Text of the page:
Once this main plot driver involving Iben shows up, the film’s pacing perfectly sits on the line between gradual and frenetic. Asger regularly has to field other calls or questions from coworkers in between hearing directly from someone in the Iben situation, but everytime the phone rings audience pulses quicken. And each time a call deals with the main situation, doles out enough new information to keep viewers invested and guessing. It all speaks to the transformative, quizzical experience Möller had immersing himself in 9-1-1 audio-only videos.

“I was caught by the suspense of the situation, but the big thing for me was this feeling of seeing this woman and seeing the car she was in even though I was only listening to the sound. I realized everyone… you and I listening would’ve seen a different woman,” he says. “That was a super exciting premise to make a film—a suspenseful thriller done in a unique way. It’s a film that will play out in a different way for everyone, since half of the film is playing out in your head hopefully.”

In this way, plays like the ideal cinematic way to capitalize on society’s increased interest in true crime podcasts. Like Serial, In The Dark, or your other non-fiction audio thriller of choice, information reveals itself incrementally to constantly change the scope of the central case and your understanding of it. Characters become three-dimensional through tone of voice or particular standout quotes instead of explicit actions or looks. Half the fun comes from putting yourself in the seat of Sarah Koenig or Asger trying to finish a puzzle without all the pieces just yet; the other half lies in “seeing” the people, places, and things you hear and experiencing them indirectly via imagination. While not a direct inspiration, Möller readily admits he admired Serial and wanted to reference its pacing in the script.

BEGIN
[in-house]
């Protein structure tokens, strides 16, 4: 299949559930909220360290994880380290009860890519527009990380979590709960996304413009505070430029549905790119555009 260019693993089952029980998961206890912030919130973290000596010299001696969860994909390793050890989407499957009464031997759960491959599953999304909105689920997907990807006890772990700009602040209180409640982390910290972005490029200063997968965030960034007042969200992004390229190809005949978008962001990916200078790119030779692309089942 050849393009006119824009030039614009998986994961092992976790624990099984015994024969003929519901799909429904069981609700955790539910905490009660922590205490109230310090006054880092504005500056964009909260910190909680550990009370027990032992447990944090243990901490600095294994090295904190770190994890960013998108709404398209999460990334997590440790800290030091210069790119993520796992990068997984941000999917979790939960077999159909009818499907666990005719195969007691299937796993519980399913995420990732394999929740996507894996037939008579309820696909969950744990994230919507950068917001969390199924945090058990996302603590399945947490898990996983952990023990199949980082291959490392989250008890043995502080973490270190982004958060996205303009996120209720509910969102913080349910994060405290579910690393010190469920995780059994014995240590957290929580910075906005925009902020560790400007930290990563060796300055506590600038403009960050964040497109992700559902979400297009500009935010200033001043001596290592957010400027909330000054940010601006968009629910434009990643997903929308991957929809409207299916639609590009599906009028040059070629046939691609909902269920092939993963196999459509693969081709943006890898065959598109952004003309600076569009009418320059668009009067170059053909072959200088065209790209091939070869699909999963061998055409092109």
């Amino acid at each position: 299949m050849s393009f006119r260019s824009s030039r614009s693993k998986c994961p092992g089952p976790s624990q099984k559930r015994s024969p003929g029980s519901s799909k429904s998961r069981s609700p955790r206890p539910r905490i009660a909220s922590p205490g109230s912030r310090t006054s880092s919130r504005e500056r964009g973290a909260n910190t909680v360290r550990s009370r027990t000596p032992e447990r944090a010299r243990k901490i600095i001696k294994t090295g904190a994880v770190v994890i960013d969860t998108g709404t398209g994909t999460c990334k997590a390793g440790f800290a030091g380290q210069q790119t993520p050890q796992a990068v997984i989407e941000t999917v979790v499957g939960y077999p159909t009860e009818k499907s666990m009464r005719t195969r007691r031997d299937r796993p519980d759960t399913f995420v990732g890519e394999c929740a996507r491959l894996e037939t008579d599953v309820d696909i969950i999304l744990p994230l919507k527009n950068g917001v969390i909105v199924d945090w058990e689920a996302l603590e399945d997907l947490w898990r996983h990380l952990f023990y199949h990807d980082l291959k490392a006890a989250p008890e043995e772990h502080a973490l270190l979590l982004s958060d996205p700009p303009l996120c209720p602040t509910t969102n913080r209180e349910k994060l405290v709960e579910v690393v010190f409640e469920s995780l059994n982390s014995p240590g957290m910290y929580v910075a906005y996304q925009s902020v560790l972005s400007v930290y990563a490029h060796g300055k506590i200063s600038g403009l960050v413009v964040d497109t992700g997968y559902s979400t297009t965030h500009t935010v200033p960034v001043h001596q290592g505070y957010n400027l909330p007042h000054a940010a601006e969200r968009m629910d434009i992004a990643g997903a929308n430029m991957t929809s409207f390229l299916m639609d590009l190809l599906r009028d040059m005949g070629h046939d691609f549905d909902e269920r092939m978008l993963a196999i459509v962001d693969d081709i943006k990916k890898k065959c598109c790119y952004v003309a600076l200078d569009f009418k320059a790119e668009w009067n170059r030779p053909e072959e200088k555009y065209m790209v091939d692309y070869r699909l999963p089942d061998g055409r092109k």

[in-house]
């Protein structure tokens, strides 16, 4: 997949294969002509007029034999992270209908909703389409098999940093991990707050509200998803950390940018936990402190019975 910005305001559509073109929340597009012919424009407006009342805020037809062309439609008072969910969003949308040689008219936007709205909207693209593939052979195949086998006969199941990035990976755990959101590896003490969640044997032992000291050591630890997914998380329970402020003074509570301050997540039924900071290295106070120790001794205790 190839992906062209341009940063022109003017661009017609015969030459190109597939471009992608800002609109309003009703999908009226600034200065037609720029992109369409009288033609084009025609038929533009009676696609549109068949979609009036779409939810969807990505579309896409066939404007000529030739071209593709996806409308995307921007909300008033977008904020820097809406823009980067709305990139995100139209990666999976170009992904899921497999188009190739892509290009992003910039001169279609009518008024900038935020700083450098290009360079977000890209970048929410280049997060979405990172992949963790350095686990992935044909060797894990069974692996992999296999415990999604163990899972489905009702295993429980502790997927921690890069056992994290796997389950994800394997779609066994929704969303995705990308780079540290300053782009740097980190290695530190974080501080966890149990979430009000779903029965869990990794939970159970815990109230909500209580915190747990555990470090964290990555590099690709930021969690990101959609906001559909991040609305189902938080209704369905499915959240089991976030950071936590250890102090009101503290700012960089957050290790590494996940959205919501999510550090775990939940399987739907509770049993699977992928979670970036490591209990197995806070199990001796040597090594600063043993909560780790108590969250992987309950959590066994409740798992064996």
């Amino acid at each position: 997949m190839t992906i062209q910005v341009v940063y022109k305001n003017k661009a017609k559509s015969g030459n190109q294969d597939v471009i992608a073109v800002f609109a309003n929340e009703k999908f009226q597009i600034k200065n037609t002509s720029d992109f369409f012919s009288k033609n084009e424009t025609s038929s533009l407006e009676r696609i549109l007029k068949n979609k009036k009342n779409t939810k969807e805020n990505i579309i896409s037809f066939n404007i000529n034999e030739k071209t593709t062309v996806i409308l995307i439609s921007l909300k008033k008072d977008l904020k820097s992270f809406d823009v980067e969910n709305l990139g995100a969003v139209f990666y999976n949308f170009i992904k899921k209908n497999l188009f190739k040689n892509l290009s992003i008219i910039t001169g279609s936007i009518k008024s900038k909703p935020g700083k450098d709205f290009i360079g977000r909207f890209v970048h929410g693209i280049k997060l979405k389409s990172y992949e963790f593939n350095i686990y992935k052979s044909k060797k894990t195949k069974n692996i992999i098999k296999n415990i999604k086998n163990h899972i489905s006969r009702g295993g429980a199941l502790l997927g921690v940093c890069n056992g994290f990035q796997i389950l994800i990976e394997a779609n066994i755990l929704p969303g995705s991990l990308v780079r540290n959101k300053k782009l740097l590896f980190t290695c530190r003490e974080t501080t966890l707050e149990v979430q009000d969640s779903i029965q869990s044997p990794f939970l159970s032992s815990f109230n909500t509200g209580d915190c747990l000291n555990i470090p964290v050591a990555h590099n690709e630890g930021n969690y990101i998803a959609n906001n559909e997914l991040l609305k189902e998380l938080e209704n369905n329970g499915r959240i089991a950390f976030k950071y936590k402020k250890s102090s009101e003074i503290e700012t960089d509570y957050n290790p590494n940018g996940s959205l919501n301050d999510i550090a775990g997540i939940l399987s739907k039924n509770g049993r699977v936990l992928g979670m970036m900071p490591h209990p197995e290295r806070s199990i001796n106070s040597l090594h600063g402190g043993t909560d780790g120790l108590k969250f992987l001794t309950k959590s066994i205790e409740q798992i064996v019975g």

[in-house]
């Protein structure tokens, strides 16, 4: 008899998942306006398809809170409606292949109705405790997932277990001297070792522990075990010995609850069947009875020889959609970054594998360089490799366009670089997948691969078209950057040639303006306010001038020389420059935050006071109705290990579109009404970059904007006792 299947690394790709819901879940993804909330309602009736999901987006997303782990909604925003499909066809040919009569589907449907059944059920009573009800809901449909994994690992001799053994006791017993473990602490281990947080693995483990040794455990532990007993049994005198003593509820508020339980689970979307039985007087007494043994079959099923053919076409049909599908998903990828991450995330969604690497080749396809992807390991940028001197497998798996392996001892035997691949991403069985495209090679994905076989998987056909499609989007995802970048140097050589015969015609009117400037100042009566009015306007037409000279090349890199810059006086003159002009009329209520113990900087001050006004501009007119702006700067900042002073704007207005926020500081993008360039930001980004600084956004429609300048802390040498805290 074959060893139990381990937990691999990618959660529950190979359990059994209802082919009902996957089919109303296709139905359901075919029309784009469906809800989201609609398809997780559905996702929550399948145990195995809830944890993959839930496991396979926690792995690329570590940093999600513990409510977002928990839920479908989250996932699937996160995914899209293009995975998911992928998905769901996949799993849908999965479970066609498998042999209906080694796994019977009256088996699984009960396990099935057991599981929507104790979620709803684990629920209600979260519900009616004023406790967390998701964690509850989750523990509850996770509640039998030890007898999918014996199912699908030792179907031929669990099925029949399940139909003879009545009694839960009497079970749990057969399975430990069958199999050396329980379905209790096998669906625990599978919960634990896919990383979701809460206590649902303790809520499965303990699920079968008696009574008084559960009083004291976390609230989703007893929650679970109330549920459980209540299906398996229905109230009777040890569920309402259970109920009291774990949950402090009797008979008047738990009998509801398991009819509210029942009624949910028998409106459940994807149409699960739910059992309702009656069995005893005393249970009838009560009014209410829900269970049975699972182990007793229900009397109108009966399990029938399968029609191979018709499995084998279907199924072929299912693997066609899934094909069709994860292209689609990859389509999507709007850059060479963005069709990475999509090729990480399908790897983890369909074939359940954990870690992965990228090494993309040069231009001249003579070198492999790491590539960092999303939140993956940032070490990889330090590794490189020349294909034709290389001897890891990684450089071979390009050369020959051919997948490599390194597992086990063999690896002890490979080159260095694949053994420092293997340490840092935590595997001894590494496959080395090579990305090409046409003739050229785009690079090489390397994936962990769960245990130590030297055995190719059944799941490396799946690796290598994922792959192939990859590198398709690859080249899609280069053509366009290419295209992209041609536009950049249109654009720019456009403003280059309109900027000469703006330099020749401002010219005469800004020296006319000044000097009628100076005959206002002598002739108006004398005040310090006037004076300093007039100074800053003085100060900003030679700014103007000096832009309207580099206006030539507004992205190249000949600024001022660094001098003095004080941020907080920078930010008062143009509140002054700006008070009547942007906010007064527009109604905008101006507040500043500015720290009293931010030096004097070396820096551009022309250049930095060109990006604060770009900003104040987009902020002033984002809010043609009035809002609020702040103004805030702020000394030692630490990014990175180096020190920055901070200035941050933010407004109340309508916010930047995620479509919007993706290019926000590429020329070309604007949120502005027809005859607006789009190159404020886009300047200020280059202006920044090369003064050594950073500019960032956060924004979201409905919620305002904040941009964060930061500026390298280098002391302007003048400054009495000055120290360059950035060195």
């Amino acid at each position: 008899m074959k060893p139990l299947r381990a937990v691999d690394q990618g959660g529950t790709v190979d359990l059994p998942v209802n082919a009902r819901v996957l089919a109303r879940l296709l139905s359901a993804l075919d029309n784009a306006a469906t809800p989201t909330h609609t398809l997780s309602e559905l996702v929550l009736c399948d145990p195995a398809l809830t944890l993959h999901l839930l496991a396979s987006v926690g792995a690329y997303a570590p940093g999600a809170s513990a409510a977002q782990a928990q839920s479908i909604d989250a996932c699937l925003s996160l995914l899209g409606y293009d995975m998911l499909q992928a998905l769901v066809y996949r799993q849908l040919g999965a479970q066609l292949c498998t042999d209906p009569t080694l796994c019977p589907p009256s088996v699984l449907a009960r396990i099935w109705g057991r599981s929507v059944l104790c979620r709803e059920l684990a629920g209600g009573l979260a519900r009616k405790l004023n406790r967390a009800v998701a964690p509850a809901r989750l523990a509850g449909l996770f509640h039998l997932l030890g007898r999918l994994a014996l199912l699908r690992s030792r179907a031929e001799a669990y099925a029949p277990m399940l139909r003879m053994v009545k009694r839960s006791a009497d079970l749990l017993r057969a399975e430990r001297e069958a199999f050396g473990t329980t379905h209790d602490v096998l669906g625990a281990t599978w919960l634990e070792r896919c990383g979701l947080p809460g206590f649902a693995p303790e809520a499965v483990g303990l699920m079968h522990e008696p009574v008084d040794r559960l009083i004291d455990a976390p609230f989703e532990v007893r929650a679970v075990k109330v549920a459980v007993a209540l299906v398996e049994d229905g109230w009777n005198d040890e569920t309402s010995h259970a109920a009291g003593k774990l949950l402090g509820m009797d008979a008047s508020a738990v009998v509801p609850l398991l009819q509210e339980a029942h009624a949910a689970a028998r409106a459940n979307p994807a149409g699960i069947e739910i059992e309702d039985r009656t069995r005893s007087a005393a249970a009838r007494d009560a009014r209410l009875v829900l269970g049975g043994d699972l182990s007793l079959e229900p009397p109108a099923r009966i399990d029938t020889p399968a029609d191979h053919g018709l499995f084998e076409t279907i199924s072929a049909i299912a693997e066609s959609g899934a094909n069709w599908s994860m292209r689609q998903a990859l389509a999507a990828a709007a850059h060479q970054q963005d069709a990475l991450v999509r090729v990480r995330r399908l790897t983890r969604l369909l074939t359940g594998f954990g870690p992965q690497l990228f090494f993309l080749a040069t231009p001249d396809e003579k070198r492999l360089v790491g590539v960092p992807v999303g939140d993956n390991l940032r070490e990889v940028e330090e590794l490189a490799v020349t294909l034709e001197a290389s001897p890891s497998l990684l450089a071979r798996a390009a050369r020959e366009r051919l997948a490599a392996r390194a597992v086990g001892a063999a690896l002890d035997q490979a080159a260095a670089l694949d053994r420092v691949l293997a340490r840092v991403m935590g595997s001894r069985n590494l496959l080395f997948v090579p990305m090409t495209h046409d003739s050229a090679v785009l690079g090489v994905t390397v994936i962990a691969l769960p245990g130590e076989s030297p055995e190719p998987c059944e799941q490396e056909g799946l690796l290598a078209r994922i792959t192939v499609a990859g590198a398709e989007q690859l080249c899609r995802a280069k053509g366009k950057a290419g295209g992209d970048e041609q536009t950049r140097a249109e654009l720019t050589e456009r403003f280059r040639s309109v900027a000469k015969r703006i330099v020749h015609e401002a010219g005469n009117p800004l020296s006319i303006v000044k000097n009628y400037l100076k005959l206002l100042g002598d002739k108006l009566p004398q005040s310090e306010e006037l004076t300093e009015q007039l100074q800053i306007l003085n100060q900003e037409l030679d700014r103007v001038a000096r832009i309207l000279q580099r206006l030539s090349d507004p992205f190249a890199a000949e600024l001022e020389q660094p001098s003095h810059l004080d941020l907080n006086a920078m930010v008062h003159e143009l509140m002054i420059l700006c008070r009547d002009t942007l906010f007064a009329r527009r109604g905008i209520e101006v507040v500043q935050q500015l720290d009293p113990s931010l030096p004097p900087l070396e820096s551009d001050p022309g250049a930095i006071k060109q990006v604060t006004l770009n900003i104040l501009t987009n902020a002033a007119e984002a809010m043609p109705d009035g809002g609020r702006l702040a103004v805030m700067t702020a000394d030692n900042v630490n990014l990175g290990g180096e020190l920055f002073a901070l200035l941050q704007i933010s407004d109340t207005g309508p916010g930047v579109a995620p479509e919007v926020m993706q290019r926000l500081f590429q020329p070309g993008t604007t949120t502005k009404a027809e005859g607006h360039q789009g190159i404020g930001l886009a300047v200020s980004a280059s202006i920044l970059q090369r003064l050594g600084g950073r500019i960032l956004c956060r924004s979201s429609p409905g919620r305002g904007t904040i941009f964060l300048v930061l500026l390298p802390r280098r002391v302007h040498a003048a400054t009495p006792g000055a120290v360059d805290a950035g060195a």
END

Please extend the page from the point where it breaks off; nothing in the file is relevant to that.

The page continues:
“I remember the feeling with every episode you listen to, you got new info about these people and this crime,” he says. “And all this new info, your images of these people and these places would change. We present the audience with one image, one set of information, and then 20 minutes later give new info to either change things a little bit or turn everything on its head.”

Speaking of imagination, visualizing the cheap, box-office-driven action version of seems easy. Every siren heard would instead be a slick, stunt-filled car chase. Creeky doors in an abandoned house would have jump scares or violence lurking. But Möller thinks such commonplace show-and-tell would ultimately ruin the aesthetic that makes thrill. This film may tell just one contained story and do so through a single location and perspective, but it never feels gimmicky or unworthy of the big screen. Similar to something like this niche genre (phone films) experiment instead pushes forward from what previously happened within this creative space.

For the entirety of its brisk near-90 minutes, immerses its viewers through small and precise touches: actor Jakob Cedergren’s ability to emote with every inch of his being as Asger, the lovingly crafted sound scape surrounding viewers in theaters, and Möller’s confident storytelling that knows less can ultimately be more.

“If you cut away from what’s going on, to me it would make the film feel smaller. What makes this film feel big is the fact we don’t see what’s going on, that makes [this situation] something within you,” he says. “And it may be cliche, but what you don’t see is always more vivid in film— for example. That shark is so terrifying until the moment you see the shark. This is like us not trying to show the shark for the whole film.”

The Guilty

Latest Articles

Related Articles